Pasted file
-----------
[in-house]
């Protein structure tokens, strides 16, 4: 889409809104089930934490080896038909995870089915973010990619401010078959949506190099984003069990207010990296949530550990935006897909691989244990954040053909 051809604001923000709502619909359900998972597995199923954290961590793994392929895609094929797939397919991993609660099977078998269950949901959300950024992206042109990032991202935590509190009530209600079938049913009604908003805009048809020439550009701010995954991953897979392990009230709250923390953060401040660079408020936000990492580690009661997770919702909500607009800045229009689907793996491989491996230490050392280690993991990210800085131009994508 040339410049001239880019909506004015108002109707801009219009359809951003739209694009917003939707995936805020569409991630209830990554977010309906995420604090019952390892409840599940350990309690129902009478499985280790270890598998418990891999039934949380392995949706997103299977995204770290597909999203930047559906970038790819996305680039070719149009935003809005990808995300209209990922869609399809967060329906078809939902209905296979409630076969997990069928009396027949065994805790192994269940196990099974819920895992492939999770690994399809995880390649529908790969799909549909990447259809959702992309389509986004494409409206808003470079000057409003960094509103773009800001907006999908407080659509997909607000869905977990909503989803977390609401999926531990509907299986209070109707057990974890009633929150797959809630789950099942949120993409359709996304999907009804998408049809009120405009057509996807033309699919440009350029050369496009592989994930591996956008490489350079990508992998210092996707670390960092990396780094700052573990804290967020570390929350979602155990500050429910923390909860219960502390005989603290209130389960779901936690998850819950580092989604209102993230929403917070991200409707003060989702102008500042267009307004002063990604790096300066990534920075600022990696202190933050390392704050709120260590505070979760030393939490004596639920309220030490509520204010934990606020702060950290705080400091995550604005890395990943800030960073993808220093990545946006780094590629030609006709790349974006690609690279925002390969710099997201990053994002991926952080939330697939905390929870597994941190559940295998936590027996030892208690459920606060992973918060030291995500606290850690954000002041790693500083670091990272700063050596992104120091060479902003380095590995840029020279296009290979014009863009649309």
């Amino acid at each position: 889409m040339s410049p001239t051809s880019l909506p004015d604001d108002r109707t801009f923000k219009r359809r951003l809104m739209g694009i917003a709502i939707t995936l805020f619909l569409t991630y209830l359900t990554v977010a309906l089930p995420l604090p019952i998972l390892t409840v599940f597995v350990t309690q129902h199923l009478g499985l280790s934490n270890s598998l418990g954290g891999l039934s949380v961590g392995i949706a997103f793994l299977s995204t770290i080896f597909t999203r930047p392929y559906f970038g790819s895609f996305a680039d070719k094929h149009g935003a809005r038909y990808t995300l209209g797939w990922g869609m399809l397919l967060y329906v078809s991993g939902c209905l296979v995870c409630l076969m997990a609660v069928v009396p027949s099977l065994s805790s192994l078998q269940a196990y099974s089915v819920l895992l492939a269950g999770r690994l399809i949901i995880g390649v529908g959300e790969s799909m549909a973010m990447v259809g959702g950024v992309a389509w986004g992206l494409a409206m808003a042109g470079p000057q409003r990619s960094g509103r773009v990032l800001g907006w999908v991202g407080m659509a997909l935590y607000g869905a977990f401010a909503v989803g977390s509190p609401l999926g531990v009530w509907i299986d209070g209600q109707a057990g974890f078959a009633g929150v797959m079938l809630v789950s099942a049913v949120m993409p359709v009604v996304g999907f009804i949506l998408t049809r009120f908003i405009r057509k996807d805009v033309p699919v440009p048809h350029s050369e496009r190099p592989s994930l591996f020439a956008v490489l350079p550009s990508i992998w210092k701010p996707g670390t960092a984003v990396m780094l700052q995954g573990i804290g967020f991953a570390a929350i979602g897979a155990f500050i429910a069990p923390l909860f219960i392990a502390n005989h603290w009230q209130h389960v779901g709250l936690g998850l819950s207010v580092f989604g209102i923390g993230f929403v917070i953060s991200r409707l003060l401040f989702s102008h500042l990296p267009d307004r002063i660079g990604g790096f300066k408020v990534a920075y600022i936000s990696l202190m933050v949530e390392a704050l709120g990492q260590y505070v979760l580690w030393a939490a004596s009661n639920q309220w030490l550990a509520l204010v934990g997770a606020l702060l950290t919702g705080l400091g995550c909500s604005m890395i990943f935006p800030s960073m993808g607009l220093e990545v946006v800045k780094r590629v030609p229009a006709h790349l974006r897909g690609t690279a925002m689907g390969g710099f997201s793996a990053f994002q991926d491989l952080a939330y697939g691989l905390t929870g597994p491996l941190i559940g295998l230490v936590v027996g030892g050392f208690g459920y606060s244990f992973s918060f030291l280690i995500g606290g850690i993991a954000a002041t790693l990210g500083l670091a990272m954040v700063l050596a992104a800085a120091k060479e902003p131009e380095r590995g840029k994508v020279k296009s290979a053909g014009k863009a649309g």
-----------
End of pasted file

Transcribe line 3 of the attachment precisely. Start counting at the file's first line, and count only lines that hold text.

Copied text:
């Amino acid at each position: 889409m040339s410049p001239t051809s880019l909506p004015d604001d108002r109707t801009f923000k219009r359809r951003l809104m739209g694009i917003a709502i939707t995936l805020f619909l569409t991630y209830l359900t990554v977010a309906l089930p995420l604090p019952i998972l390892t409840v599940f597995v350990t309690q129902h199923l009478g499985l280790s934490n270890s598998l418990g954290g891999l039934s949380v961590g392995i949706a997103f793994l299977s995204t770290i080896f597909t999203r930047p392929y559906f970038g790819s895609f996305a680039d070719k094929h149009g935003a809005r038909y990808t995300l209209g797939w990922g869609m399809l397919l967060y329906v078809s991993g939902c209905l296979v995870c409630l076969m997990a609660v069928v009396p027949s099977l065994s805790s192994l078998q269940a196990y099974s089915v819920l895992l492939a269950g999770r690994l399809i949901i995880g390649v529908g959300e790969s799909m549909a973010m990447v259809g959702g950024v992309a389509w986004g992206l494409a409206m808003a042109g470079p000057q409003r990619s960094g509103r773009v990032l800001g907006w999908v991202g407080m659509a997909l935590y607000g869905a977990f401010a909503v989803g977390s509190p609401l999926g531990v009530w509907i299986d209070g209600q109707a057990g974890f078959a009633g929150v797959m079938l809630v789950s099942a049913v949120m993409p359709v009604v996304g999907f009804i949506l998408t049809r009120f908003i405009r057509k996807d805009v033309p699919v440009p048809h350029s050369e496009r190099p592989s994930l591996f020439a956008v490489l350079p550009s990508i992998w210092k701010p996707g670390t960092a984003v990396m780094l700052q995954g573990i804290g967020f991953a570390a929350i979602g897979a155990f500050i429910a069990p923390l909860f219960i392990a502390n005989h603290w009230q209130h389960v779901g709250l936690g998850l819950s207010v580092f989604g209102i923390g993230f929403v917070i953060s991200r409707l003060l401040f989702s102008h500042l990296p267009d307004r002063i660079g990604g790096f300066k408020v990534a920075y600022i936000s990696l202190m933050v949530e390392a704050l709120g990492q260590y505070v979760l580690w030393a939490a004596s009661n639920q309220w030490l550990a509520l204010v934990g997770a606020l702060l950290t919702g705080l400091g995550c909500s604005m890395i990943f935006p800030s960073m993808g607009l220093e990545v946006v800045k780094r590629v030609p229009a006709h790349l974006r897909g690609t690279a925002m689907g390969g710099f997201s793996a990053f994002q991926d491989l952080a939330y697939g691989l905390t929870g597994p491996l941190i559940g295998l230490v936590v027996g030892g050392f208690g459920y606060s244990f992973s918060f030291l280690i995500g606290g850690i993991a954000a002041t790693l990210g500083l670091a990272m954040v700063l050596a992104a800085a120091k060479e902003p131009e380095r590995g840029k994508v020279k296009s290979a053909g014009k863009a649309g």